Sightseeing in Athens: Most important Places to Visit

by Cristina on May 2, 2012

by Cristina | May 2nd, 2012  

Prior to visiting Athens and during my stay in Athens I’ve read quite a lot of travel guides – both online and printed – and looked for various ideas and tips for visiting the most important archeological sites in Greece’s capital.

I would start by saying that although it’s possible to visit most of the important sites during a single day, if you want to dig a bit deeper and actually spend time among the ruins, I’d suggest planning at least a 3-days stay in Athens.

Tip: If you visit Athens during winter – November 1 to March 31 – every Sunday the entrance is free to all the sites comprised in the combined ticket.

Acropolis of Athens

The Acropolis of Athens is the most important archeological site in the capital. If you only plan to stay a day in Athens, start by walking towards the New Acropolis Museum and enter the site via the entrance opposite the museum.

The site is open , during the summer, daily (except Mondays) from 8 a.m. to 7 p.m. and on Mondays from 11 a.m. to 7:30 p.m. In the winter, it is open every day from 8:30 a.m. to 3 p.m. The entrance fee is €12 but it also includes the entrance fee to the other 6 sites within the “archeological park” of Athens.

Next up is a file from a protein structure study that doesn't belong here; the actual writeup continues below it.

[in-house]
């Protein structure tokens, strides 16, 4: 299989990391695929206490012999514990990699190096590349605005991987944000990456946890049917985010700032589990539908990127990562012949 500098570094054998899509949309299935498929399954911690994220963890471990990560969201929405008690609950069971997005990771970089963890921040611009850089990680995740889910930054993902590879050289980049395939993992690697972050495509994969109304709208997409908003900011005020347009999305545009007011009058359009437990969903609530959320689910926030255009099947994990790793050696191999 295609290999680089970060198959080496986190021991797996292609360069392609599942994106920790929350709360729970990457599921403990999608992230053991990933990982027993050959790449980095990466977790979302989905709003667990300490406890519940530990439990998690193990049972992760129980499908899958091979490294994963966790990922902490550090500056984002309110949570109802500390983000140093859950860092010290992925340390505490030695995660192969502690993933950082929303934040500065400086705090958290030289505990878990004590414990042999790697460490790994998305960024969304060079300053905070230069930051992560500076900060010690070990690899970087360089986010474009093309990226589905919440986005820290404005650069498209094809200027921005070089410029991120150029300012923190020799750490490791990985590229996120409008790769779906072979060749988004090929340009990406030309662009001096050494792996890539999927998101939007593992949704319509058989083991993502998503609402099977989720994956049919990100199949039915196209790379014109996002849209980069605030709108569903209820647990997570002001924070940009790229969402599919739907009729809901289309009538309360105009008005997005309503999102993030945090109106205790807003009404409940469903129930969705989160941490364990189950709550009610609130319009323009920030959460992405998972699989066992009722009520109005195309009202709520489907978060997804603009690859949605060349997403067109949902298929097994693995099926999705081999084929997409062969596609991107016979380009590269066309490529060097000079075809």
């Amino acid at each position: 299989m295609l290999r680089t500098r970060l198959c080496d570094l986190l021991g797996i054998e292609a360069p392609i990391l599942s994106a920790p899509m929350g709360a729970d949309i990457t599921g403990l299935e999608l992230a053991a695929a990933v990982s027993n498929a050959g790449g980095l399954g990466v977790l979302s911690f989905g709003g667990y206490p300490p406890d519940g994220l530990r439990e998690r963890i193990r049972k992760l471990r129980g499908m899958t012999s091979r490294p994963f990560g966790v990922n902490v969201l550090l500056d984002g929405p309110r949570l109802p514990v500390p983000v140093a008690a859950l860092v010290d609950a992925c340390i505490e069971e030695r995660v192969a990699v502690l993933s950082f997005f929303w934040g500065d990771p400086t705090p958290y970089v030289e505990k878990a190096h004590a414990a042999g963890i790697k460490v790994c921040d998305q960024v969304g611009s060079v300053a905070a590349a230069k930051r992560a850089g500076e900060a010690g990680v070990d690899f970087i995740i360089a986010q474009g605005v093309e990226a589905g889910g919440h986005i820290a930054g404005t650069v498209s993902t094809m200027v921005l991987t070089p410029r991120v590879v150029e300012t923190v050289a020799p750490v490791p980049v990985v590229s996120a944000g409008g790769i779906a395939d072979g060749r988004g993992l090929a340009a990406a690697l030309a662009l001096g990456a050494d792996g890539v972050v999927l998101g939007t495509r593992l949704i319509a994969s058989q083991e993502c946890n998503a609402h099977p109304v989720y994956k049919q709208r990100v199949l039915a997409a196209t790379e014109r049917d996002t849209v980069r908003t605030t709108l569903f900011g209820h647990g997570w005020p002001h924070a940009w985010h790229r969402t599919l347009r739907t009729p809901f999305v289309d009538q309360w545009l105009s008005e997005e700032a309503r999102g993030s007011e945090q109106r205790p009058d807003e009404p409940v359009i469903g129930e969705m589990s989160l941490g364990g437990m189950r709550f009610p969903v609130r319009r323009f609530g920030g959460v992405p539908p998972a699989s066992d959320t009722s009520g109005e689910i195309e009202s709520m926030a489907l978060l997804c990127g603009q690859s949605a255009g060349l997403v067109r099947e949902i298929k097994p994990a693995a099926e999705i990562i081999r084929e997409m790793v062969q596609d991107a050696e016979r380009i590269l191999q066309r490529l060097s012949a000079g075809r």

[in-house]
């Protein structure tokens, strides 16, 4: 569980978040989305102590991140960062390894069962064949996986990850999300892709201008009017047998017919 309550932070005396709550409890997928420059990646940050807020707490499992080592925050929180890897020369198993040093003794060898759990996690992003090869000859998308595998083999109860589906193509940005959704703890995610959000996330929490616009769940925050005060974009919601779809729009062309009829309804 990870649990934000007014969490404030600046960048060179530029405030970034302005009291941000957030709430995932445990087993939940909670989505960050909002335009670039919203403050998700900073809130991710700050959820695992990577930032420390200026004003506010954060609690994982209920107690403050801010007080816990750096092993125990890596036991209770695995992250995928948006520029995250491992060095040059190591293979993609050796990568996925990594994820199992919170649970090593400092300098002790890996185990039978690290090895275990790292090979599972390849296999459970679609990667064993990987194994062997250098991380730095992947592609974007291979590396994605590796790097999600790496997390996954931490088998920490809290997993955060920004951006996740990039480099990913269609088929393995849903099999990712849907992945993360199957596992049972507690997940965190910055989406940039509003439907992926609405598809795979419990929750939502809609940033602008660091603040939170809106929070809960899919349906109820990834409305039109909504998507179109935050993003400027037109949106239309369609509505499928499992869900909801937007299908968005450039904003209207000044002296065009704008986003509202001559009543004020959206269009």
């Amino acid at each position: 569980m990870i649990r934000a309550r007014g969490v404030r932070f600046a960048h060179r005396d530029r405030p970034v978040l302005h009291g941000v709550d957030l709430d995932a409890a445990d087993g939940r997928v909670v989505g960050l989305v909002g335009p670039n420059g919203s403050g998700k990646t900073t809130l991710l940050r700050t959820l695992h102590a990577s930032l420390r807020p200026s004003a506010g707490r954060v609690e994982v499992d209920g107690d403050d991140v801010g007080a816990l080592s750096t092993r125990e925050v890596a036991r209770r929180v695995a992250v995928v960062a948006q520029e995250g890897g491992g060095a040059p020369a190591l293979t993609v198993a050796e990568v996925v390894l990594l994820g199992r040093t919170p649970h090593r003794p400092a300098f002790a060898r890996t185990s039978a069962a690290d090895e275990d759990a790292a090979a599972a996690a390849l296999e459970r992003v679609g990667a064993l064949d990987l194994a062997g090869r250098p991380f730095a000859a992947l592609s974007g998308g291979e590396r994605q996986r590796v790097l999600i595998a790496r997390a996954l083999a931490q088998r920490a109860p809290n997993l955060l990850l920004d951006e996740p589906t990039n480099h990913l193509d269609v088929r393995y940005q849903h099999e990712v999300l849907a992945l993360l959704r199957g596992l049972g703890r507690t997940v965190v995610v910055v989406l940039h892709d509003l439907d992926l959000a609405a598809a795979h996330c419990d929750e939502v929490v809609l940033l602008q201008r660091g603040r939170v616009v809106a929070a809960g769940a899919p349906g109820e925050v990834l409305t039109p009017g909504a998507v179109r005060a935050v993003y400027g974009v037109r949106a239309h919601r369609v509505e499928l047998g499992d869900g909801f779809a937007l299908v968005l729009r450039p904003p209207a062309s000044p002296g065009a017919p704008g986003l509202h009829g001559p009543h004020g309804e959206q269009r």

There are people who can visit the entire site in about 45 min, but there are others (yours truly) who can spend 3 hours taking photos and soaking in the atmosphere. It’s nothing wrong with either approach but you’ll probably want to stick to the 1 – 1 ½ h time frame if you plan to visit the sites in a single day.

Ancient Agora

Personally, I consider the Ancient Agora the second most important site in Athens. From the North Slope exits, you can get to the Agora very easily. Follow the signs or go to Monastiraki square and make a left (when you have the metro entrance to your left, just take the street before the square) and keep walking until you see the entrance to the Agora.